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  • Carolina Journal Staff

Supreme Court allows Texas to arrest illegal immigrants; what could that mean for other states?

In a 6-3 decision Tuesday, the US Supreme Court ended a stay on a Texas state law that allows local law enforcement to arrest those who have crossed the US-Mexico border illegally. The high court’s three liberal justices dissented, writing that the decision invites “further chaos and crisis in immigration enforcement.”

The majority-conservative court allows Texas’ SB 4 to take effect, by overturning a lower court’s “stay” and refusing to continue blocking the law. The Biden administration had asked lower courts to freeze the law passed by the Texas legislature and signed by Gov. Greg Abbott, saying it violated the US Constitution by interfering in the federal government’s authority on immigration policy.

“Texas’s motion for a stay pending appeal was fully briefed in the Fifth Circuit by March 5, almost two weeks ago. Merits briefing on Texas’s challenge to the District Court’s injunction of S. B. 4 is currently underway. If a decision does not issue soon, the applicants may return to this Court,” wrote Justice Amy Coney Barrett in a concurring opinion joined by Justice Brett Kavanaugh.

The six-justice majority offered no commentary on its decision.

Abbott said that Texas was forced to pass the measure and empower the state’s law enforcement because the Biden administration’s policy had created a crisis and left them to fend for themselves on the southern border.

Under the new Texas law, it is a crime to enter, or re-enter, the state illegally, punishable by a minimum of a Class B misdemeanor and 180 days in jail. Local law enforcement would have the authority to arrest, detain, and deport those accused of violating that law. Judges would also be able to order illegal immigrants to return to their home country. It would be a felony carrying 20 years in jail if they do not comply. The lawsuit over SB 4 was filed by the American Civil Liberties Union of Texas and the Texas Civil Rights Project. It was combined with one filed by the US Department of Justice.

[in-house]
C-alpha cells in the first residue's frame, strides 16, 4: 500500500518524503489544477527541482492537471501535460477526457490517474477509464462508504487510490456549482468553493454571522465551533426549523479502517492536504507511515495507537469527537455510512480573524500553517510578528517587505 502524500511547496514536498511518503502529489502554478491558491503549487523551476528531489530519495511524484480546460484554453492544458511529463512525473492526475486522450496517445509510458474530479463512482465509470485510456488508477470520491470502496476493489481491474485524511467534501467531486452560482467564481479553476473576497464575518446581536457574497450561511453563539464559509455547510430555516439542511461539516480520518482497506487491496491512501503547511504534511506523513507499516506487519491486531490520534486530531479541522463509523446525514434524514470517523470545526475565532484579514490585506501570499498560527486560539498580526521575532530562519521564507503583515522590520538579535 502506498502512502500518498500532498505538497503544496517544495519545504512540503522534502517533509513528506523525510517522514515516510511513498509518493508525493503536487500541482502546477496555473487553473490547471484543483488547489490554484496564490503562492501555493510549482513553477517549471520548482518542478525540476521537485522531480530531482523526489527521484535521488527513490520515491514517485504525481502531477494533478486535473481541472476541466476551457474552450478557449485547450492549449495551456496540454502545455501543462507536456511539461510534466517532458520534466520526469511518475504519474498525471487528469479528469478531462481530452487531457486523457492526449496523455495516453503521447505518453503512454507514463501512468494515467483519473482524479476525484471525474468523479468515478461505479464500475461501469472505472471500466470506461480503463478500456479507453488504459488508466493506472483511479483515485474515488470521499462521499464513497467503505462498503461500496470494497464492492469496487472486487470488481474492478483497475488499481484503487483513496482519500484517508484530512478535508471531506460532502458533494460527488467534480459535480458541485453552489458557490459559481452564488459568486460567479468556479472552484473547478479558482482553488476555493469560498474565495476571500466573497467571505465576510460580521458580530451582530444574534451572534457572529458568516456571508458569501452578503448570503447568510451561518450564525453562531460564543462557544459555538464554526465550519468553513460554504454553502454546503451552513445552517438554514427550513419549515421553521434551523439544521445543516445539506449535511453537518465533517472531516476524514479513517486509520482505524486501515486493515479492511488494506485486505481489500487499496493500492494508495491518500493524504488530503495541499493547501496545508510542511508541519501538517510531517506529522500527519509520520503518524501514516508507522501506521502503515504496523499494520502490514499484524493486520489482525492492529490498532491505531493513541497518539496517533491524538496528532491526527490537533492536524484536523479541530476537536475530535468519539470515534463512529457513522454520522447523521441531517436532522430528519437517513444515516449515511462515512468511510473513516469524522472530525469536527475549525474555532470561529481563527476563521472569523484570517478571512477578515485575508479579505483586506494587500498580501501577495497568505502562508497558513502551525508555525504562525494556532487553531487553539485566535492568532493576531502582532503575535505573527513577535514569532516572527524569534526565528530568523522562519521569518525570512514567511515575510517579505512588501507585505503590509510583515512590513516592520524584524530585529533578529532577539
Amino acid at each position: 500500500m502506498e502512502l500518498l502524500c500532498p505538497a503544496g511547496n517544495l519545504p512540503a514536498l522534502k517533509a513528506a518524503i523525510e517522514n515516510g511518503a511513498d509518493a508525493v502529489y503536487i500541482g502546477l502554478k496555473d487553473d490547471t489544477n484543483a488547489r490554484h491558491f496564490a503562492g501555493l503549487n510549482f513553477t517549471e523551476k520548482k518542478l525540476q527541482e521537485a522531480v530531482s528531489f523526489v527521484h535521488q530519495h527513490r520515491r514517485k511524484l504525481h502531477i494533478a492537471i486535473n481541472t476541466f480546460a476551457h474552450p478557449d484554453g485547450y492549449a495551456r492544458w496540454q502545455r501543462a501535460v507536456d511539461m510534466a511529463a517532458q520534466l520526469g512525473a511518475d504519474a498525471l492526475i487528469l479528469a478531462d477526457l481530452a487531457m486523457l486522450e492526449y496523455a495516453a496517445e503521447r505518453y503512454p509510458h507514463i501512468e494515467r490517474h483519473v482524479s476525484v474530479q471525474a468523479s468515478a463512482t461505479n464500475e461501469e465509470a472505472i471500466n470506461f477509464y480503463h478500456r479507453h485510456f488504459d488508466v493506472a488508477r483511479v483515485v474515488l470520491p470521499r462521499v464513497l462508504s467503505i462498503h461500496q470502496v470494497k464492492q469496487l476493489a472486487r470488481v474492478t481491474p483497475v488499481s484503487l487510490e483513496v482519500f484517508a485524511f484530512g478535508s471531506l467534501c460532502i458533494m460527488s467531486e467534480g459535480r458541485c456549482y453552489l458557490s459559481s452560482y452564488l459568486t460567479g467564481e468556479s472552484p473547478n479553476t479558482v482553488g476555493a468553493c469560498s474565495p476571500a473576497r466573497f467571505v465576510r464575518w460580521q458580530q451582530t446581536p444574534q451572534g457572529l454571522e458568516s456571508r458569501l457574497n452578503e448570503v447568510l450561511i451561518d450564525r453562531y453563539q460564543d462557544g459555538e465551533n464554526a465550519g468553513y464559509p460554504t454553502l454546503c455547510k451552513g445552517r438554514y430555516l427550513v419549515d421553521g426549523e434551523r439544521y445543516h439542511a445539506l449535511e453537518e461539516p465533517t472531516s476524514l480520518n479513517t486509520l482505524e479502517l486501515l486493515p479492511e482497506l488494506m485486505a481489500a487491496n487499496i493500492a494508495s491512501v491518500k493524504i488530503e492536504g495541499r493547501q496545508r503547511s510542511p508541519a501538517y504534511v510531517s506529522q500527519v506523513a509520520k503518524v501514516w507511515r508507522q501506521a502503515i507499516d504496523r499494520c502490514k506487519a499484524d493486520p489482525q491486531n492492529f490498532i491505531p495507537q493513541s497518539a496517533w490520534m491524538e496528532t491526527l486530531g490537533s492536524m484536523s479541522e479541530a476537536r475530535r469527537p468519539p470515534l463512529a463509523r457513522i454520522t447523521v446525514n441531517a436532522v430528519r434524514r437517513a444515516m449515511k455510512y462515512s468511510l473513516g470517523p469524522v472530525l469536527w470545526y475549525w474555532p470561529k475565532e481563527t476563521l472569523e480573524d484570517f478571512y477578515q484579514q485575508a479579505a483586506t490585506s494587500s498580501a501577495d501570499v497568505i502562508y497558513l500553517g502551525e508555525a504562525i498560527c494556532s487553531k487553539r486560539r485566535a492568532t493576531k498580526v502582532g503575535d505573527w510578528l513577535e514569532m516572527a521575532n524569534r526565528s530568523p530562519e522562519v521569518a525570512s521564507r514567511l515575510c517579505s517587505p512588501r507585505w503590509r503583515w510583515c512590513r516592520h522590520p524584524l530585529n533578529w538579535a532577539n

“This law will disrupt sensitive foreign relations, frustrate the protection of individuals fleeing persecution, hamper active federal enforcement efforts, undermine federal agencies’ ability to detect and monitor imminent security threats, and deter noncitizens from reporting abuse or trafficking,” wrote Justice Sonia Sotomayor in dissent.

With the law no longer blocked, Abbott says Texas is implementing it immediately. However, the 5th Circuit will hear arguments in the lawsuits in April.


The ruling comes in an election year when the border crisis is the top voter concern. In the Carolina Journal Poll released on March 12, a quarter of North Carolina voters said immigration was their most important issue, followed by the economy (17.8%), abortion (12.7%), and inflation (9.5%).

Since January 2021 more than 7.2 million illegal immigrants have entered the United States through the southern border, according to US Customs and Border Patrol. That is an amount greater than the population of 36 states. The CBP also reports 1.8 million known “gotaways” who evaded US Border Patrol’s federal authorities. 


The high court’s decision deals solely with the lawsuit over Texas’ state law. The North Carolina General Assembly has not passed a measure like SB 4, and is unlikely to in the upcoming short session because it generally does not launch sweeping new bills. Jon Guze, senior fellow of legal studies at the John Locke Foundation, says it’s too early to tell whether this could open the door for giving broader authority to states on immigration.

“The Constitution gives Congress the power to establish a ‘uniform Rule of Naturalization,’ said Guze. “It doesn’t say anything about making and enforcing immigration laws, which, at least for textualists and originalists, ought to mean those are matters for the states. Contrary to what some have suggested, moreover, I don’t think the Commerce Clause gives Congress the power to regulate immigration either. Migration is not commerce as that term was understood at the time of ratification.”

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